Supercritical drying is a process to remove liquid from the specimen without subject to surface tension, which is usually detrimental to the structure. The liquid is first completely replaced by CO2 in liquid phase, at high pressure. Then, CO2 is brought beyond critical point and then allowed to lower pressure, converting to gas phase. The specimen is dried preserving its original morphology.


Cells are being fixed, dehydrated, and coated with Pt thin film and imaged by the SEM; gold nanoparticles of ~ 200 nm can be visualized.

Critical Point Drier K850 



Cryo-transfer System

Cryo-transfer holders are used in applications that require low temperature transfer and observation of frozen hydrated specimens for cryo-electron microscopy (cryo-EM).


With cryo TEM, solutions can be rapidly frozen and kept below sublimation temperatures to be observed under TEM. The morphology, size distribution of nano-objects can be analyzed with great resolution. The dispersiveness was also “frozen” in the process, allowing the studying of aggregation and agglomeration states much like the original liquid state.


Liposome, showing bi-layer structure




K-kit for Liquid TEM

K-kits are sample holders designed to facilitate convenient TEM observation of liquid samples, allowing nanoobjects, aggregates, and agglomerates (NOAAs) in liquid samples to be characterized; with vacuum compatible sealing of liquids in electron-transmitting thickness, K-kits are micro reaction chambers for countless experiments in materials, chemical, and biological research.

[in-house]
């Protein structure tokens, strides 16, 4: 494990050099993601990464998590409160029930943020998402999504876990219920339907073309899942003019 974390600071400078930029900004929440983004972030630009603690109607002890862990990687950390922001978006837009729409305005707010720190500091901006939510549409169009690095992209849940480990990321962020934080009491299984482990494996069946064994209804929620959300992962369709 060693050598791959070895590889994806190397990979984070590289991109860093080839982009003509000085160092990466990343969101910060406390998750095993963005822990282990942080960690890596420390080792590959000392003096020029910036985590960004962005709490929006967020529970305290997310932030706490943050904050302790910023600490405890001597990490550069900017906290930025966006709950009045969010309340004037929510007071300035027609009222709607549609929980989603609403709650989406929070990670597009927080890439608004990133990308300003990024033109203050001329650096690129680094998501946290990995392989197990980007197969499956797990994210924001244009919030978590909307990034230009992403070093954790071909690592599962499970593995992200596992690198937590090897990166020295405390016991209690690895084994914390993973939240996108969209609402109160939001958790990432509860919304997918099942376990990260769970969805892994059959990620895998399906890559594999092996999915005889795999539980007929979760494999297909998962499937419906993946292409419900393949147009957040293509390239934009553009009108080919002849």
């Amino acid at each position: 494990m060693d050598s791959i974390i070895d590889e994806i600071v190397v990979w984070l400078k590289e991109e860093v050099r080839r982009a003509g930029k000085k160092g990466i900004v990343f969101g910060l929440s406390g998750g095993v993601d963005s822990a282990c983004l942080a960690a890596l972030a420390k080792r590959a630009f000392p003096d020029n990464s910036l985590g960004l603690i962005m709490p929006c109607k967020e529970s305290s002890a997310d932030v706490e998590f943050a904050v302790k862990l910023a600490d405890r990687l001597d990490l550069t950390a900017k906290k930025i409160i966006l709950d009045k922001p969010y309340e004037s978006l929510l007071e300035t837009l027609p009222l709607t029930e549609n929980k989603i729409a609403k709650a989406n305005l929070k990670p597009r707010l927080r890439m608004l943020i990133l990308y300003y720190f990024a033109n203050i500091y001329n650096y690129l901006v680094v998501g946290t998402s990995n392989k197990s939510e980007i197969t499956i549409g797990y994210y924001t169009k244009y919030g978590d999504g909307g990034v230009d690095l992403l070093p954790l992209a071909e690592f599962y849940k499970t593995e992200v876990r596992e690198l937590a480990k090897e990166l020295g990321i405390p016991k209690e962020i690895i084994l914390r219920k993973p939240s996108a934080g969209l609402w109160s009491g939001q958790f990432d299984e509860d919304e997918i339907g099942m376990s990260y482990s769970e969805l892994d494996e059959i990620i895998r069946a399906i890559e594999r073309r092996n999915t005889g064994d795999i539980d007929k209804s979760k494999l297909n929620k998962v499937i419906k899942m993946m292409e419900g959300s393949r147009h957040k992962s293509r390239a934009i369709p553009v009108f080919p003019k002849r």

K-kit is carried with a 3mm TEM grid so that it is compatible with all kinds of TEM holders.


K-kits are Si-based microchannel devices with silicon nitride windows that allow TEM observation. The seemingly irregular shape is a result of KOH anisotropic wet etching, which is also responsible for forming the rectangular observation window in the middle of the device. The liquid channel is parallel to the window, with openings at both ends.




Wet & Dried Mode of K-kit

The K-kit users may select a proper option per their observation purposes, either by dried mode (Thin-layer Mode) or by wet mode for the sample preparation. For example, if one would like to just observe the shapes, sizes, or aggregates and agglomerates (NOAAs) of the particles in liquid, making a dried mode of K-kit sample will be our suggestion, due to it usually with very good image quality at dried state. If someone would like to study kinds of chemical reactions in liquid, such as Au reduction process in AuCl4 solution by TEM electron beam energy, it should be considered to adopt the wet mode K-kit, which with liquid preserved inside. 

In addition, if the liquid sample essentially being very easy to react with the electron beam energy of TEM, by mostly bringing about a serious bubbling or disturbance from the liquid to hinder the TEM observation, the customers may consider applying the dried mode of K-kit as the priority solution.